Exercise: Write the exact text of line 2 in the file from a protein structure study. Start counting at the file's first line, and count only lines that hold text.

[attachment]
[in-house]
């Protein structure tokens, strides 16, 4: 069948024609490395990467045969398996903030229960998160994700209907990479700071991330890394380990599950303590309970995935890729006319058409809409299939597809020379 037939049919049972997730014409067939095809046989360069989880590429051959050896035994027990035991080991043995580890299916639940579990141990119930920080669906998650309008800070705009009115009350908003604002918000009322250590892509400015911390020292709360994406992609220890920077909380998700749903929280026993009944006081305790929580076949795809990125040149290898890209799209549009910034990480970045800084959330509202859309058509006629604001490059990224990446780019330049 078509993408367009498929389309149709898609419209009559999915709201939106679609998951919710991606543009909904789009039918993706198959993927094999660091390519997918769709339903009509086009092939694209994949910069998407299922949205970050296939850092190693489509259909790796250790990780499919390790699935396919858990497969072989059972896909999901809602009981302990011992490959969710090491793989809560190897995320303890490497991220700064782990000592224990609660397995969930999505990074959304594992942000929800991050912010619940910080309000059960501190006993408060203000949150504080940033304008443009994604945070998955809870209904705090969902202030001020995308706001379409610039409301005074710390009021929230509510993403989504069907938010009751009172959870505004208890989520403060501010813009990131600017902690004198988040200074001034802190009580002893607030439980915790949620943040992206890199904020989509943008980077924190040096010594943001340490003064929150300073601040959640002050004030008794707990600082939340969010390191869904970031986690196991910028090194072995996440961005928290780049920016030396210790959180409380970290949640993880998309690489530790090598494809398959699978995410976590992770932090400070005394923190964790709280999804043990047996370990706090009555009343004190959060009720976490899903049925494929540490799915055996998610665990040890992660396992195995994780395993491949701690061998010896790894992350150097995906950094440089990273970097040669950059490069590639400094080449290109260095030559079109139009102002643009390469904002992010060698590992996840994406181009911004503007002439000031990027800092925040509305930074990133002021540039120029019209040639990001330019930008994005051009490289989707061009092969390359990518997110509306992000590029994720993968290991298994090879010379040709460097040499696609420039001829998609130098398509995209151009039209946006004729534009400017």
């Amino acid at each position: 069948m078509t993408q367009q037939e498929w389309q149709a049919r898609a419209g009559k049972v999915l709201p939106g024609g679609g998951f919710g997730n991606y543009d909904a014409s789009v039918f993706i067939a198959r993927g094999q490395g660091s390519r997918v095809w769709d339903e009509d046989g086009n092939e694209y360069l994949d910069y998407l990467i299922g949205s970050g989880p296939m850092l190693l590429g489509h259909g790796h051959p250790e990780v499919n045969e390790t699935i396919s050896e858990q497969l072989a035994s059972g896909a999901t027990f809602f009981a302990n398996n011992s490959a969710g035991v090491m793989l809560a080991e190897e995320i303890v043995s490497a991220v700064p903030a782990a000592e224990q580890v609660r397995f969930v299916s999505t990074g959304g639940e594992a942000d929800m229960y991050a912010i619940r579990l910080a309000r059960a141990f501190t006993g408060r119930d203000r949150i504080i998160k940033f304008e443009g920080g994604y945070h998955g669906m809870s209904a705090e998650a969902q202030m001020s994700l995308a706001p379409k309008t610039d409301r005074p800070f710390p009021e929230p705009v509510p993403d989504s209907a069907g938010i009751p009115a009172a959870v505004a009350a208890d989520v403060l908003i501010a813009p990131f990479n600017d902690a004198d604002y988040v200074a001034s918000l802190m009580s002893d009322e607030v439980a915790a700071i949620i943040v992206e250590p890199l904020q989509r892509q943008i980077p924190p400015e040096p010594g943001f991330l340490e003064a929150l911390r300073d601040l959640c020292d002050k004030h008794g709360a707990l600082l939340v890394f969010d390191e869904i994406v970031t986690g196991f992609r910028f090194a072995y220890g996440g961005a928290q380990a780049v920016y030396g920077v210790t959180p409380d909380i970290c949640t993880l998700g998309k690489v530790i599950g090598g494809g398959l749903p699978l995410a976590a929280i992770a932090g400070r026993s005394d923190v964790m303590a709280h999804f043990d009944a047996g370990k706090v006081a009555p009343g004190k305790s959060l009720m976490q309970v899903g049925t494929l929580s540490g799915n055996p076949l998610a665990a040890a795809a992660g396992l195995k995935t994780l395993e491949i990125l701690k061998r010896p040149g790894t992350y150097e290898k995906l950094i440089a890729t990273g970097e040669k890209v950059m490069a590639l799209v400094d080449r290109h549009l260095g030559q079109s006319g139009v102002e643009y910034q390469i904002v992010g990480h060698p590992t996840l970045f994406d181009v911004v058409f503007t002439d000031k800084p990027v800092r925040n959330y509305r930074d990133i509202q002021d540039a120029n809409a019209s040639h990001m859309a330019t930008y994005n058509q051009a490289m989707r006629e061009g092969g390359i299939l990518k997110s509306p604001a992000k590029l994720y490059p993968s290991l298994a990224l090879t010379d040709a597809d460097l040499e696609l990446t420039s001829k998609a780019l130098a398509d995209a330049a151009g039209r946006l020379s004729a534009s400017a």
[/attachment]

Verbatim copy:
């Protein structure tokens, strides 16, 4: 069948024609490395990467045969398996903030229960998160994700209907990479700071991330890394380990599950303590309970995935890729006319058409809409299939597809020379 037939049919049972997730014409067939095809046989360069989880590429051959050896035994027990035991080991043995580890299916639940579990141990119930920080669906998650309008800070705009009115009350908003604002918000009322250590892509400015911390020292709360994406992609220890920077909380998700749903929280026993009944006081305790929580076949795809990125040149290898890209799209549009910034990480970045800084959330509202859309058509006629604001490059990224990446780019330049 078509993408367009498929389309149709898609419209009559999915709201939106679609998951919710991606543009909904789009039918993706198959993927094999660091390519997918769709339903009509086009092939694209994949910069998407299922949205970050296939850092190693489509259909790796250790990780499919390790699935396919858990497969072989059972896909999901809602009981302990011992490959969710090491793989809560190897995320303890490497991220700064782990000592224990609660397995969930999505990074959304594992942000929800991050912010619940910080309000059960501190006993408060203000949150504080940033304008443009994604945070998955809870209904705090969902202030001020995308706001379409610039409301005074710390009021929230509510993403989504069907938010009751009172959870505004208890989520403060501010813009990131600017902690004198988040200074001034802190009580002893607030439980915790949620943040992206890199904020989509943008980077924190040096010594943001340490003064929150300073601040959640002050004030008794707990600082939340969010390191869904970031986690196991910028090194072995996440961005928290780049920016030396210790959180409380970290949640993880998309690489530790090598494809398959699978995410976590992770932090400070005394923190964790709280999804043990047996370990706090009555009343004190959060009720976490899903049925494929540490799915055996998610665990040890992660396992195995994780395993491949701690061998010896790894992350150097995906950094440089990273970097040669950059490069590639400094080449290109260095030559079109139009102002643009390469904002992010060698590992996840994406181009911004503007002439000031990027800092925040509305930074990133002021540039120029019209040639990001330019930008994005051009490289989707061009092969390359990518997110509306992000590029994720993968290991298994090879010379040709460097040499696609420039001829998609130098398509995209151009039209946006004729534009400017």